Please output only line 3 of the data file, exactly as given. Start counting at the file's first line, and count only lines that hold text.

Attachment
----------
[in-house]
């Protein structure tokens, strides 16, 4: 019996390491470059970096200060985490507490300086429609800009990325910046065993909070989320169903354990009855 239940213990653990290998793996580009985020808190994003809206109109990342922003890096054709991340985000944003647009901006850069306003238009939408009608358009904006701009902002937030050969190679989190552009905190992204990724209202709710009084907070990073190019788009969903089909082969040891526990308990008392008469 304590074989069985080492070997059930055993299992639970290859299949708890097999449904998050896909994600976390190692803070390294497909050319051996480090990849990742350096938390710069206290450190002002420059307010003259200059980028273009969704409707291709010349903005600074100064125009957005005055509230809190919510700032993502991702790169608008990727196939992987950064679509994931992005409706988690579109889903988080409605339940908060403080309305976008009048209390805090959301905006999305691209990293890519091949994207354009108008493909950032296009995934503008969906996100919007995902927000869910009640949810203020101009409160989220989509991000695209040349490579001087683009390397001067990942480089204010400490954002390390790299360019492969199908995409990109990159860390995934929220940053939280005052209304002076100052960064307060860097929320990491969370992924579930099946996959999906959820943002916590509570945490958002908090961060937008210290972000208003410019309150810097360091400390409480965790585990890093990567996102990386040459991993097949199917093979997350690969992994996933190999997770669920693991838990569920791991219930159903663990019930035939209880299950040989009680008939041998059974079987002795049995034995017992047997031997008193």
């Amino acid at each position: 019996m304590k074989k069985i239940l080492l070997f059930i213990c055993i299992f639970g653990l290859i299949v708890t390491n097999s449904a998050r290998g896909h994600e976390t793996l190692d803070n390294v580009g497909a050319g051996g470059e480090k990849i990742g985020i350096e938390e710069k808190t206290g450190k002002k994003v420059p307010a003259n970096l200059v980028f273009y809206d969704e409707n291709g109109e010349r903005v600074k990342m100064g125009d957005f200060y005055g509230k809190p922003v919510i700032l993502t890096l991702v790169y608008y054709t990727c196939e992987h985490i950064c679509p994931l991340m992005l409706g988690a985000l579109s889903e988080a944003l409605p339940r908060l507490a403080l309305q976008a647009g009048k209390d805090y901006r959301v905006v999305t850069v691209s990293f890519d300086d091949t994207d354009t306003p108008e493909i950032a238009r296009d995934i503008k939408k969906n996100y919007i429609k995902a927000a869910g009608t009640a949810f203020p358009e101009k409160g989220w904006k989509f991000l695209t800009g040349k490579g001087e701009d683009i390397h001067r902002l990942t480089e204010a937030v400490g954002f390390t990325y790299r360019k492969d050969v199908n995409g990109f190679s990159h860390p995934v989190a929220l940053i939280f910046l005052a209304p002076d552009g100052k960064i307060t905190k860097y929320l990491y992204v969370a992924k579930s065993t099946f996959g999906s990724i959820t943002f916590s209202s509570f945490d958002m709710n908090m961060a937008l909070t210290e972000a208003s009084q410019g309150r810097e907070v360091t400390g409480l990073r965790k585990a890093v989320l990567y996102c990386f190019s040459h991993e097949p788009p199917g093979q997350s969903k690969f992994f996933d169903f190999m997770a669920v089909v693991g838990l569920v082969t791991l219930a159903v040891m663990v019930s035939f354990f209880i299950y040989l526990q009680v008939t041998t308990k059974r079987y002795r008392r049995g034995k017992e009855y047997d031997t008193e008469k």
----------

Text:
């Amino acid at each position: 019996m304590k074989k069985i239940l080492l070997f059930i213990c055993i299992f639970g653990l290859i299949v708890t390491n097999s449904a998050r290998g896909h994600e976390t793996l190692d803070n390294v580009g497909a050319g051996g470059e480090k990849i990742g985020i350096e938390e710069k808190t206290g450190k002002k994003v420059p307010a003259n970096l200059v980028f273009y809206d969704e409707n291709g109109e010349r903005v600074k990342m100064g125009d957005f200060y005055g509230k809190p922003v919510i700032l993502t890096l991702v790169y608008y054709t990727c196939e992987h985490i950064c679509p994931l991340m992005l409706g988690a985000l579109s889903e988080a944003l409605p339940r908060l507490a403080l309305q976008a647009g009048k209390d805090y901006r959301v905006v999305t850069v691209s990293f890519d300086d091949t994207d354009t306003p108008e493909i950032a238009r296009d995934i503008k939408k969906n996100y919007i429609k995902a927000a869910g009608t009640a949810f203020p358009e101009k409160g989220w904006k989509f991000l695209t800009g040349k490579g001087e701009d683009i390397h001067r902002l990942t480089e204010a937030v400490g954002f390390t990325y790299r360019k492969d050969v199908n995409g990109f190679s990159h860390p995934v989190a929220l940053i939280f910046l005052a209304p002076d552009g100052k960064i307060t905190k860097y929320l990491y992204v969370a992924k579930s065993t099946f996959g999906s990724i959820t943002f916590s209202s509570f945490d958002m709710n908090m961060a937008l909070t210290e972000a208003s009084q410019g309150r810097e907070v360091t400390g409480l990073r965790k585990a890093v989320l990567y996102c990386f190019s040459h991993e097949p788009p199917g093979q997350s969903k690969f992994f996933d169903f190999m997770a669920v089909v693991g838990l569920v082969t791991l219930a159903v040891m663990v019930s035939f354990f209880i299950y040989l526990q009680v008939t041998t308990k059974r079987y002795r008392r049995g034995k017992e009855y047997d031997t008193e008469k």